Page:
It is shocking how often that view is expressed in our Primary World, even in my own world of the university. We have witnessed in numerous places professors being considered simply as “content providers” to students who are imagined as empty buckets – fill them all with the same information, and we’re done; they are “educated”; then churn them out the assembly line into a job. Putting our “content” into online format is easy, as one Tompkins-administrator told a group of students in my university a mere five days after the decision to move classes online, assuring them in her usual perky, uninformed style that everything was fine — “Of course your professors have everything all set online by now!” — completely oblivious to the careful thought that needs to go into teaching effectively in a digital world.

How often have students taking an Arts degree, either to learn to produce and/or to analyze the arts, been asked, “what use is that?” Now, don’t get me wrong: I’m glad when our B.A. students can get – and they do get – good jobs, despite popular misconceptions that Arts graduates don’t do as well as, say, Business students. But even within my university, a Business professor recently wrote in a university-wide document, citing reports by a national bank, that one of the main goals of higher education was “to produce business leaders of the future.” Tompkins is everywhere.

Thankfully, many of my colleagues countered that they believe, instead, that the aim of a university education is to encourage the development of socially responsible global citizens. Yes, we need scientists and social scientists to help solve our problems, but we also need artists and people educated in the humanities to help analyze our world and communicate some truths. Arts courses aim to give students a broad, multifaceted understanding of the world they live in and how it came to be that way. And these courses, at least where I teach, try to do that by having teachers engaging with individual students, exchanging ideas with them, developing their understanding and our own understanding as teachers as we analyze the world together beyond our doors, using novels, poetry, speeches, essays, plays, films, dance, music – the stuff of the arts, that illuminate the world for us.  

And let me emphasize together. Good teachers are always learning along with their students. We don’t just dump our “content” onto a webpage and call that “teaching.” And I, like many other teachers, have to continually remind myself that I have to keep learning, to look beyond the comfort and security of my home office to read, watch, and listen to what is going on in our society, and to question continually how it affects what we do and what we teach.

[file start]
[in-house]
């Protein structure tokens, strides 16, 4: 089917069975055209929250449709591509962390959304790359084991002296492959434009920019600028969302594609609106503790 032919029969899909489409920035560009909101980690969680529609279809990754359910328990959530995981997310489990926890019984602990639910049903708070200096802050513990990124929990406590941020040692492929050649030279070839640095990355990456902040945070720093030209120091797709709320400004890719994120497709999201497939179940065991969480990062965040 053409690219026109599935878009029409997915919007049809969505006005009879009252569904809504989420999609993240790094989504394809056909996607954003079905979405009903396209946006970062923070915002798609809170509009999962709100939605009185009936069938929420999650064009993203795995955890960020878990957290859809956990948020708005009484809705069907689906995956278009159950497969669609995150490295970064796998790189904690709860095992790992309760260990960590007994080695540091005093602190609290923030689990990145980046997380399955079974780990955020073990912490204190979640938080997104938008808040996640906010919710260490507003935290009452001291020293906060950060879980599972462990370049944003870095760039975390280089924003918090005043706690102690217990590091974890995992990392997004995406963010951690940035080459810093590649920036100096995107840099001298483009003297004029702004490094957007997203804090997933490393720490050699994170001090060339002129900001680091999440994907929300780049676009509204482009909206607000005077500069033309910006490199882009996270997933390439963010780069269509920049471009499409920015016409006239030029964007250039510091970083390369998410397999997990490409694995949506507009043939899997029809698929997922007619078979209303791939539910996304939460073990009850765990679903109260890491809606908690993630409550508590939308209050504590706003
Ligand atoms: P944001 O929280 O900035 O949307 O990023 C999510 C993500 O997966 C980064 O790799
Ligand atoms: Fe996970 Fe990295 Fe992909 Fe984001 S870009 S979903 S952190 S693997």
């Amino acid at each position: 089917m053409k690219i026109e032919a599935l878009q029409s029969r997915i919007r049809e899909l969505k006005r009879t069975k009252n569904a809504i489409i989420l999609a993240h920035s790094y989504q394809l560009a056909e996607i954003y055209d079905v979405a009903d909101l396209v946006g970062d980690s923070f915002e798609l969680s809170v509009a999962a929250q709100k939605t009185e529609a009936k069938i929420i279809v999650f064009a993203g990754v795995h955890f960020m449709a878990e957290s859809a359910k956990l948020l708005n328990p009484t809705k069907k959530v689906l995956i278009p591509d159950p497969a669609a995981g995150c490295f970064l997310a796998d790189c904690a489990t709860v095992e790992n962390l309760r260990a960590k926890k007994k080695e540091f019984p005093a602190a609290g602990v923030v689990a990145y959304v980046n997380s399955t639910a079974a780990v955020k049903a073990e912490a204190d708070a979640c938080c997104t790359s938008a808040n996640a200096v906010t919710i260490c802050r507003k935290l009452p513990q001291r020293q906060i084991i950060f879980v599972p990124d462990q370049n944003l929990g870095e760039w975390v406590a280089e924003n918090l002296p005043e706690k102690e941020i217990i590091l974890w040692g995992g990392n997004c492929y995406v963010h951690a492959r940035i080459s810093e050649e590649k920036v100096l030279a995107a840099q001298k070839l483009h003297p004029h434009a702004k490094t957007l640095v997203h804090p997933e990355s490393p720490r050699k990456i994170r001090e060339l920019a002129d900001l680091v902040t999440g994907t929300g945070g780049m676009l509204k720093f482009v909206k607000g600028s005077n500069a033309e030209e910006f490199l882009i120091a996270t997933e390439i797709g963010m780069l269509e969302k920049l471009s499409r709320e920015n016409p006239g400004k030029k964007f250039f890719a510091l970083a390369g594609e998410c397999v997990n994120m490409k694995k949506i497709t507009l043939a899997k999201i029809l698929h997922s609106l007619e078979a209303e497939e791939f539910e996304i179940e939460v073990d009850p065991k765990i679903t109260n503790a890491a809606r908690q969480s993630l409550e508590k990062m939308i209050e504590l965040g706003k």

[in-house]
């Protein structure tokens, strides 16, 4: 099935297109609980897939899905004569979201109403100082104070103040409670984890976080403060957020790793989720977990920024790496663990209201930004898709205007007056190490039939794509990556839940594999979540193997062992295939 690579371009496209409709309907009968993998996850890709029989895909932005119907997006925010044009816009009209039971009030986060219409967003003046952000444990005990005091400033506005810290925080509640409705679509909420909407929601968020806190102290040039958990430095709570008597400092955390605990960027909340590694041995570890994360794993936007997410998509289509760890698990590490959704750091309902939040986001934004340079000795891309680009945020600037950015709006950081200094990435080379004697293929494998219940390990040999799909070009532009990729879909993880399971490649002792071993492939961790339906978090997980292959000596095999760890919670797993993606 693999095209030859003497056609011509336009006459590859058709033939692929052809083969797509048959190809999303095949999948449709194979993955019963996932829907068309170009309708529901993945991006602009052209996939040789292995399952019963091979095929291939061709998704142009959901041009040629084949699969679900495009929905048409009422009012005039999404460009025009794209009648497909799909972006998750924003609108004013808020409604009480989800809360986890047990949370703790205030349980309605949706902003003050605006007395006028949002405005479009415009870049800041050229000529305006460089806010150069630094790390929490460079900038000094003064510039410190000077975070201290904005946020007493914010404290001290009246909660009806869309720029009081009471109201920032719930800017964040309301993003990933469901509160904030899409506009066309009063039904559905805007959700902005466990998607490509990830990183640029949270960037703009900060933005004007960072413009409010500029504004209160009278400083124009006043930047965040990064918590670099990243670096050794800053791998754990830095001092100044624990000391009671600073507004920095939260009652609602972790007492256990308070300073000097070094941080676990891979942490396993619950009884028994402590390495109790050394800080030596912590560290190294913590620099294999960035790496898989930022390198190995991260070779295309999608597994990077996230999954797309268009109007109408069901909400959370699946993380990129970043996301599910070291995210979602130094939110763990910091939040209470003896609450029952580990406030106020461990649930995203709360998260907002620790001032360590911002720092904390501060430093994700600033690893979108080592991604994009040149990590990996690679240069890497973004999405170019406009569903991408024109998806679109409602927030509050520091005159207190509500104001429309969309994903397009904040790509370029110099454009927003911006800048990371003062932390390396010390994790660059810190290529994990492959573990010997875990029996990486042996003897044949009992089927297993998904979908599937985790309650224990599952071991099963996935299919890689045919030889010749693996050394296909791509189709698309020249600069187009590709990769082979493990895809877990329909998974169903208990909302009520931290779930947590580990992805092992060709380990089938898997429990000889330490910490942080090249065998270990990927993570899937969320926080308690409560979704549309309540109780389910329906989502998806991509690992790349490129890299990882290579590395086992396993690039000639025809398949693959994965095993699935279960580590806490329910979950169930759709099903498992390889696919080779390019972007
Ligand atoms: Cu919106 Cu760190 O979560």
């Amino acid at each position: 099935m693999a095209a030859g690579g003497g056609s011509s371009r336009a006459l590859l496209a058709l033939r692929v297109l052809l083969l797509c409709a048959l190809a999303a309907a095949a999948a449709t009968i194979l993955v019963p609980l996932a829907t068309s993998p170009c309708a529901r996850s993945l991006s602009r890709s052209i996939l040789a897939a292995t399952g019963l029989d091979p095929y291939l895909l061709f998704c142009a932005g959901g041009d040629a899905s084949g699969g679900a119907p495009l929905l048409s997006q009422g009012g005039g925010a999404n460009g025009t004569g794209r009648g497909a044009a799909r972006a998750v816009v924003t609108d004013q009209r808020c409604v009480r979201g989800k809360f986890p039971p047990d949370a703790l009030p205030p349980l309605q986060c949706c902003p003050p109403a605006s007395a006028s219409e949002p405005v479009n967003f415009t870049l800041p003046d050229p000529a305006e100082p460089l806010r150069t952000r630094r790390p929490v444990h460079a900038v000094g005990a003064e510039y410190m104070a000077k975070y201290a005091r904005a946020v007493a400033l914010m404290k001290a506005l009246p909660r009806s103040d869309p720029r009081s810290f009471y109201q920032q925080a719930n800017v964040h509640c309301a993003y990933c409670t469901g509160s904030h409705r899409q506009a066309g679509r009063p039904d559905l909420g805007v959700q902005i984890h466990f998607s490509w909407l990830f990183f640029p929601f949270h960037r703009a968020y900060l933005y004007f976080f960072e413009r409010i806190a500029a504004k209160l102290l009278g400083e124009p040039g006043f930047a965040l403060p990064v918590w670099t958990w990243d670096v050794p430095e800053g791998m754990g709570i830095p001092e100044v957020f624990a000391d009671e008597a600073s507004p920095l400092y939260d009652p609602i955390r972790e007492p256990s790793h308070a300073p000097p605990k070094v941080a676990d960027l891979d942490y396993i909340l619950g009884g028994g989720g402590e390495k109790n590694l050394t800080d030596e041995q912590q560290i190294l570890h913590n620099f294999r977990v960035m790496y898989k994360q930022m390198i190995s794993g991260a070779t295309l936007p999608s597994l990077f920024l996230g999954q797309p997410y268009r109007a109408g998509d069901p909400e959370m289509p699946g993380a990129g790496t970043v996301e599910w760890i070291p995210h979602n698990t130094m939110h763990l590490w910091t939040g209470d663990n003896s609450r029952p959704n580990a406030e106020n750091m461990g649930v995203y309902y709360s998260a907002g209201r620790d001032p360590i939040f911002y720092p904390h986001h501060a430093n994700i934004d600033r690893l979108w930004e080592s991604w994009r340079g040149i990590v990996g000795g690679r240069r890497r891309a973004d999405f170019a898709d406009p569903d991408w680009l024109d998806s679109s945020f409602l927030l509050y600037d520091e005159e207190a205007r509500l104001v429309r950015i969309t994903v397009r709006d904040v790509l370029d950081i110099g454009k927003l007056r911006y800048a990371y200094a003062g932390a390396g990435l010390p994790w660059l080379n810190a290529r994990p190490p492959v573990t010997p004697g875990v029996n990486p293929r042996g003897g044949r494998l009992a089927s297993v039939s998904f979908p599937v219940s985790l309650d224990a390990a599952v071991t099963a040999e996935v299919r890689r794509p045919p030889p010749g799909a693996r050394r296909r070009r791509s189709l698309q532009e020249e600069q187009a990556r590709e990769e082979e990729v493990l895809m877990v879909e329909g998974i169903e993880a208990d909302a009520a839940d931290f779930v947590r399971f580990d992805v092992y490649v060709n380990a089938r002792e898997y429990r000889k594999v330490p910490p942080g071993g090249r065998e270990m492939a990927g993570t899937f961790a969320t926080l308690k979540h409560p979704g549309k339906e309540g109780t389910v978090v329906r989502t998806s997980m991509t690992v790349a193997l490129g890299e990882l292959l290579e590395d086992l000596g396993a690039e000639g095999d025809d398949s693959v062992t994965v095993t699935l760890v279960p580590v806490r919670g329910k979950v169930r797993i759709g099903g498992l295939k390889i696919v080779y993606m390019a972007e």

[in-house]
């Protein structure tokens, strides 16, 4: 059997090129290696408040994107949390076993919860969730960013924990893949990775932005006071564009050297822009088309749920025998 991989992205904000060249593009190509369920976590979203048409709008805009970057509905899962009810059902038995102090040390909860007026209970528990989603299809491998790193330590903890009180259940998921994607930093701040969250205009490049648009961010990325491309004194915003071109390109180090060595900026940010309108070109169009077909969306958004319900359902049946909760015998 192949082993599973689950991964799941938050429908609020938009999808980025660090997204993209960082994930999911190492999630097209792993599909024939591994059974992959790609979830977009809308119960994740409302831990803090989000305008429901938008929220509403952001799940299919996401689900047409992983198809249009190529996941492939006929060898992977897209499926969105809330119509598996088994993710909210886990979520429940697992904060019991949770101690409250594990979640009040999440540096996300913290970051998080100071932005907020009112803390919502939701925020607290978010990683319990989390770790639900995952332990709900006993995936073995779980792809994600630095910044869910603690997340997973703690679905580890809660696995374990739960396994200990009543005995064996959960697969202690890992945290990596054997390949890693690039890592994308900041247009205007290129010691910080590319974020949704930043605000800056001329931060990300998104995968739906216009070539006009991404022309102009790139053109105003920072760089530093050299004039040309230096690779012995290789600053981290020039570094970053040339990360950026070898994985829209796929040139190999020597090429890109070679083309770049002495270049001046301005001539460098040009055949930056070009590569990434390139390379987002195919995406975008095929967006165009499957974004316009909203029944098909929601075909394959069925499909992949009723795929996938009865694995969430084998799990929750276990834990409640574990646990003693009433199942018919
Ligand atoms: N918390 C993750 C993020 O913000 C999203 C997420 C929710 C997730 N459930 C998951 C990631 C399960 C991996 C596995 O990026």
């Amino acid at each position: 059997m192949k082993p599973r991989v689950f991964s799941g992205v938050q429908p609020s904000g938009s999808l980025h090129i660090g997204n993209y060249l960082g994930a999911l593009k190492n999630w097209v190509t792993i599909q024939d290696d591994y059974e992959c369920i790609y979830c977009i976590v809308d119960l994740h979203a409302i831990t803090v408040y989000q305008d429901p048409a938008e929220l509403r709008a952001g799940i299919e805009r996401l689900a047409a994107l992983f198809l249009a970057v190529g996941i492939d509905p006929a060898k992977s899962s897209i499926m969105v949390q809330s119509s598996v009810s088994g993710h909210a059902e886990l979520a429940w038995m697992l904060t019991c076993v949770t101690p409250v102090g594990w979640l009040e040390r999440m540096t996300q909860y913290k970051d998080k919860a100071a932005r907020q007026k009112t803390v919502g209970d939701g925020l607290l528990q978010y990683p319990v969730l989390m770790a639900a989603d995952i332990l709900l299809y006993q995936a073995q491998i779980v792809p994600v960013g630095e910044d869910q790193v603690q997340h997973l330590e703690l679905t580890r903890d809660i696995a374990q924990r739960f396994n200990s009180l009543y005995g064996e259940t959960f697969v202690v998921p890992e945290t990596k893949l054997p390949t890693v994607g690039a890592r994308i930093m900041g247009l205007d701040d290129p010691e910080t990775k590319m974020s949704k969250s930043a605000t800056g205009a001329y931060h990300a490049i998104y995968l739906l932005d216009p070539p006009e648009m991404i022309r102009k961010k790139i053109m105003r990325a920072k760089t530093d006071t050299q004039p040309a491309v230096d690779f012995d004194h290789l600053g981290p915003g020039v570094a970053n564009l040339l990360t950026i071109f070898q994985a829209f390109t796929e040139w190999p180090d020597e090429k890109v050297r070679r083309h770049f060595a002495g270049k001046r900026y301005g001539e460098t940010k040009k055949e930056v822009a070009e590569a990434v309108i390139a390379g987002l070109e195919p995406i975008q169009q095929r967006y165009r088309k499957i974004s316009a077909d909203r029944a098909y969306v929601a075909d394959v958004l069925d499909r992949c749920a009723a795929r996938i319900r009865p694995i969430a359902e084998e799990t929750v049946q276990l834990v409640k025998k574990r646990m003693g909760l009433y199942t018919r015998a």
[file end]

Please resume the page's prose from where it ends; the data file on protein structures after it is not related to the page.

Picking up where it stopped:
And right now, with protests against systemic racism around the world, in the midst of a global pandemic, our society, while in dire need of many things, also could use the transformative power of the arts – the analysis, commentary, expression, solace, and communication that artists and those educated in the arts can provide.

So yes, “It depends on what you mean by use.”

Work Cited
“Leaf by Niggle.” Tree and Leaf, including Mythopoeia. HarperCollins, 2001, pp. 93-118.


Floral drawing by Tolkien

I have a lot of learning to do in the next few months. Here are some resources that I’ve been using as starting points for my particular areas of interest:

Tolkien studies: 

“Race in Tolkien Studies: A Bibliographic Essay” by Robin Anne Reid. In Tolkien and Alterity, edited by Christopher Vaccaro and Yvette Kisor, Palgrave Macmillan, 2017, pp. 33-74.

Medieval studies:

“Race and Medieval Studies: A Partial Bibliography” by Jonathan Hsy and Julie Orlemanski. postmedieval: a journal of medieval cultural studies, vol. 8, 2017, pp.500–531. https://doi.org/10.1057/s41280-017-0072-0. Also available here: https://link.springer.com/content/pdf/10.1057%2Fs41280-017-0072-0.pdf

’Black Death’ Matters: A Modern Take on a Medieval Pandemic” by M. Rambaran-Olm. Medium.com, 5 June 2020.

Fan studies:

Lori Morimoto, @acafanmom on Twitter.  This thread includes reading suggestions on decentering whiteness in fan studies.  https://twitter.com/acafanmom/status/1268873028370382849?s=20

Canadian writers and issues:

A Different Booklist: A Canadian Multicultural Bookstore Specializing in Literature from the African and Caribbean Diaspora and the Global South. https://adifferentbooklist.com/

“35 Books to Read for National Indigenous History Month.” CBC.ca https://www.cbc.ca/books/35-books-to-read-for-national-indigenous-history-month-1.5585489